PHILADELPHIA — Jameson Taillon, of all people, symbolizes these 2021 Yankees:
Big hype, small results.
The Yankees fought their way out of an early hole Saturday afternoon, DJ LeMahieu delivering a huge, game-tying, three-run homer in the ninth inning off Hector Neris, only to lose to Joe Girardi’s Phillies, 8-7, in the 10th at Citizens Bank Park when Jean Segura’s infield single scored ghost runner Ronald Torreyes (yes, him). Losers of two straight and 12 of 17, a season-worst 7 ½ games behind the Rays in the American League East, the Yankees (33-31) get no points for fight, not at this stage of the season.
Similarly, Taillon receives no reprieve for his loss-turned-no-decision, not after the right-hander recorded one measly out before departing, putting his team in a 4-0 hole that could have been even worse if not for some nifty relief work by Nestor Cortes.
“It’s embarrassing. Humiliating,” Taillon said afterward. “Tough day at the office for sure.”
The two-time Tommy John surgery recipient now owns a ghastly 5.74 ERA, and on the same day that Luis Severino left his minor league start early with a right groin injury, the turn of events reflected poorly upon the Yankees’ “Let’s bring in four starting pitchers who combined to throw one inning in 2020” strategy for this season.
Corey Kluber, the guy who threw that one inning, wins the silver medal of that quartet, compiling a 3.04 ERA (including a May 19 no-hitter) in 10 starts totaling 53 ¹/₃ innings — and he’s on the 60-day injured list with a bum right shoulder and will return no earlier than late July. Domingo German, the king of this group, will take a 3.12 ERA into his start here Sunday as the Yankees attempt to salvage a series split.
While Severino had been on track for a July return from his February 2020 Tommy John surgery before Saturday’s setback, Taillon has been a work in progress, getting regular reps for an all-in major league team. At times, those reps have brought some encouragement, and those who look under the hood can note that Taillon’s 58 strikeouts against 17 walks marks something on which the right-hander can hang his hat. That’s not enough, however, for the Yankees to hang their hopes that the 29-year-old, under team control through next year after coming over in a January trade with the Pirates, will figure things out in time to be valuable.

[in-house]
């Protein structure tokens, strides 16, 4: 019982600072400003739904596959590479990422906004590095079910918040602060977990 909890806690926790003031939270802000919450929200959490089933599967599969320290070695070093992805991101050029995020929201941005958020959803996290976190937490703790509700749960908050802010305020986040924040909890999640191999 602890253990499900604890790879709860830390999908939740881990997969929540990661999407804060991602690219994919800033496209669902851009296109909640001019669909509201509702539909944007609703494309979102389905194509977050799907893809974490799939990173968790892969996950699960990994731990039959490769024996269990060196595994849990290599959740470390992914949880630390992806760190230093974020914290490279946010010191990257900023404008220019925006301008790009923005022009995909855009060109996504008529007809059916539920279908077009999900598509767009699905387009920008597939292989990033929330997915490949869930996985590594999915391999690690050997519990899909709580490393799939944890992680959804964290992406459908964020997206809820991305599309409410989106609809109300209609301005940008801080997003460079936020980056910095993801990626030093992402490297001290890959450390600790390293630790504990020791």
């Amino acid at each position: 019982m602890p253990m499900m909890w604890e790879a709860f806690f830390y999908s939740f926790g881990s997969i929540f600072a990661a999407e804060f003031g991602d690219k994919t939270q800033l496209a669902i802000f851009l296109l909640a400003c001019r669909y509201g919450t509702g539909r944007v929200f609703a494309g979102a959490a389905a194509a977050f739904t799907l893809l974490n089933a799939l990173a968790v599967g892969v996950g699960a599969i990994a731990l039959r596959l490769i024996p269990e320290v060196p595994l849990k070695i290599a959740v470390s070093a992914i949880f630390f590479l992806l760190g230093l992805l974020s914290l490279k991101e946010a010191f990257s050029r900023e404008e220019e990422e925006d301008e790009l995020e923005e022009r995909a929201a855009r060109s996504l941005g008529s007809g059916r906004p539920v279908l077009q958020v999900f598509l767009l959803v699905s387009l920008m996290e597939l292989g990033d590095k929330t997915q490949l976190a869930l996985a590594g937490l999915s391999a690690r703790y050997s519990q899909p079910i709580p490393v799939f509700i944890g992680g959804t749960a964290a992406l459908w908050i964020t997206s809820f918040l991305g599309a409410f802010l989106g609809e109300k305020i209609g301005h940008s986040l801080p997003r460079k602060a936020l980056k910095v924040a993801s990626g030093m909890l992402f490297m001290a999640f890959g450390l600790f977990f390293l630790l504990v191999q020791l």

If you watch Taillon’s starts regularly, you know he’s not a comfortable watch, his decent peripherals notwithstanding. More than anything, he doesn’t put guys away enough. Of the seven batters he faced on Saturday, he accrued two strikes on three of them. All three of those gentlemen — Segura, J.T. Realmuto and Alec Bohm — managed to notch base hits. Segura fouled off five straight pitches at 0-and-1 before punching his single to right field. For the season, when Taillon reaches two strikes on a hitter, they have a slash line of 233/.282/.338 against him … which might not sound terrible, until you see that the overall AL line, through Friday’s action, was .167/.242/.270.
“They kept fouling pitches off,” Aaron Boone acknowledged of the Phillies’ hitters against Taillon. “I don’t think he gave them enough different looks within at-bats to get them to expand on a breaking ball and they were able to gather some hits on some two-strike situations where I don’t think they were very uncomfortable out there.”
“It’s definitely been kind of the theme of the year for me,” Taillon acknowledged. He added that he thought opponents were fouling off pitches they didn’t like in order to wait for the high fastball. The prescription, he added, could be improving his curveball against righty hitters and his slider against lefty hitters, making him less predictable.
He refused to use his recent medical history as an excuse, even as he said that others offered to do that for him.
“I wouldn’t say it has anything to do with my elbow,” he said. “If anything, I should be throwing better because I feel better than I have in a long time.”
Whether he can bring his results closer to that feel, to his underlying counts, will help determine whether these Yankees, such a disappointment so far, ever catch up to their hype.